In this study, we have prospectively observed that intravaginal estrogen therapy for women taking either an AI or an SERM for treatment or prevention of breast cancer results in significantly elevated circulating E2 levels. Our data suggest that these elevations occur regardless of whether the VE preparation is by tablet or slow-release ring. We detected elevated E2 levels despite long-term VE use, which has previously been hypothesized to prevent vaginal estrogen absorption due to cornification.4,13,22
E2 levels may not be persistently elevated after VE tablet insertion, as levels appeared to return to baseline within 24 hours for one patient, and because preinsertion levels in all patients were no different than those of women not using VE. However, for women using the VE ring, we detected elevated preinsertion E2 levels (> 10 pmol/L) in all four patients taking an SERM and in two thirds of patients taking an AI, suggesting that absorption is persistent in the VE user. Tamoxifen and raloxifene are not known to have any effect on circulating levels of estrogens in postmenopausal women.25–28
Other studies have shown that estrogen is readily absorbed from the vagina. Randomized trials in postmenopausal women without breast cancer have demonstrated marginally increased, but still postmenopausal, estradiol and estrone levels in women using the estrogenic vaginal ring.17
However, there is indirect evidence of a systemic estrogenic effect in these women, which might be deleterious with regard to breast cancer recurrence.29
Our data are consistent with those from Kendall et al,8
who demonstrated an initial absorption in six of seven postmenopausal women with breast cancer using a VE (either the VE used in the current study (Vagifem) or VE cream (Premarin; Wyeth, New York, NY). However, as in our study, not all patients exhibited an increased level. In the Kendall et al study, one patient did not have any increase in E2, and in one half of the remaining six patients, E2 levels returned to baseline at 12 weeks.
The sample size of both cases and controls was small. The cases sample was limited to the number of patients receiving VEs in our practice. The number of controls was selected to roughly match the number cases. Patients were accepted as controls if they were postmenopausal, receiving an AI in the adjuvant setting without known recurrence, and completed all their local therapy. They were not matched for other possible variables such as compliance, body mass index, prior chemotherapy, or others that might influence the outcome. It is unlikely that matching such a small number of patients would give any further insight. Furthermore, our control patients' E2 levels are consistent with the literature, and each case served as their own control with a baseline E2 level.8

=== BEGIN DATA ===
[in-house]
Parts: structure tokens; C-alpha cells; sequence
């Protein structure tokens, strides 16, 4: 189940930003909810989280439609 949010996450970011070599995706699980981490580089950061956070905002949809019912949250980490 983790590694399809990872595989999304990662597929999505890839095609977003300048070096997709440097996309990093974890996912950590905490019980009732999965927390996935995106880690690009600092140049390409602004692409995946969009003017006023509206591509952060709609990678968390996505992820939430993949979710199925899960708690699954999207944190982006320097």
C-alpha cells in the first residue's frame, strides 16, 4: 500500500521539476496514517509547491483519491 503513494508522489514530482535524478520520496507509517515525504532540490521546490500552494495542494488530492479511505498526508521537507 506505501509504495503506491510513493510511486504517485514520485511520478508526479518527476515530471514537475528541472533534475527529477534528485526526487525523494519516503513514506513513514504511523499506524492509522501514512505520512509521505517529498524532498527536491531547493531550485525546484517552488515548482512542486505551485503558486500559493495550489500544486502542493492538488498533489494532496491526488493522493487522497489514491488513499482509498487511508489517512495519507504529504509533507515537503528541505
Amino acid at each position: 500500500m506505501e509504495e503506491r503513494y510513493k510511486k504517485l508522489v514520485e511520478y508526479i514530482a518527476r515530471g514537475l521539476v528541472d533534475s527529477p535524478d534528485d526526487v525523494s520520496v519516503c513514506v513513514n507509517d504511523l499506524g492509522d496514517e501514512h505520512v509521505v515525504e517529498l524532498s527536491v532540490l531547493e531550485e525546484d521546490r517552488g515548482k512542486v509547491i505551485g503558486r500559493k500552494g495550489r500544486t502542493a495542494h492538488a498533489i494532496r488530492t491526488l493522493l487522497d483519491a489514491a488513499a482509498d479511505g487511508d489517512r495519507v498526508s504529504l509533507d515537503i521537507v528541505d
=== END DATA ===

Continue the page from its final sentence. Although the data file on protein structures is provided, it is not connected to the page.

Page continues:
Taken together, these findings have immediate clinical implications. They indicate that VE therapy, although effective in treating atrophic vaginitis, may have adverse effects with regard to breast cancer treatment, as previously reported, large prospective studies have demonstrated worse cancer outcomes in the setting of estrogenic effect in women taking tamoxifen with an AI.20
It is possible that exposure of occult breast cancer to intermittent estrogens may not be detrimental. However, there is no research to substantiate this view.
Unfortunately, antiestrogenic cancer treatments do cause considerable vaginal toxicity, for which, short of estrogen treatment, there are few good alternatives. Several studies have documented that lack of adherence and/or persistence to SERMs and AI is quite high, despite their life-saving benefits, as a result of postmenopausal symptomatology, including atrophic vaginitis.30–33
Over-the-counter nonhormonal vaginal moisturizers and lubricants appear to be only modestly helpful.34–36
There is little research support for vaginal testosterone, dehydroepiandrosterone, or other hormonal interventions.37
Furthermore, these hormones serve as precursors for estrogenic compounds via aromatization. Although it is not known whether pharmacologic use of precursors increases estradiol levels, one must have some concern about this possibility.
A lower dose estradiol vaginal tablet has recently replaced the higher dose. A 17 beta-estradiol tablet formulation is now available in a 10-μg tablet. When compared with the 25-μg 17 beta-estradiol vaginal tablet used in this study, there is similar symptom relief. There is less systemic absorption after both initial and chronic use.38,39
However, the assays used in these studies may be less sensitive than the extraction radioimmunoassay in this study. This formulation has not been reported in breast cancer survivors on an AI or tamoxifen. A prospective trial of the 10-μg tablet is underway.40
In summary, our data suggest that intravaginal estrogen preparations, although attractive for the treatment of postmenopausal atrophic vaginitis, should be used with caution for women with hormone receptor–positive breast cancer taking antiestrogen therapy. For women with symptomatic vaginal atrophy, nonhormonal vaginal moisturizers and lubricants should be tried. For those without symptomatic relief who request intervention to improve their quality of life or compliance, the known risks and benefits should be discussed with their physician.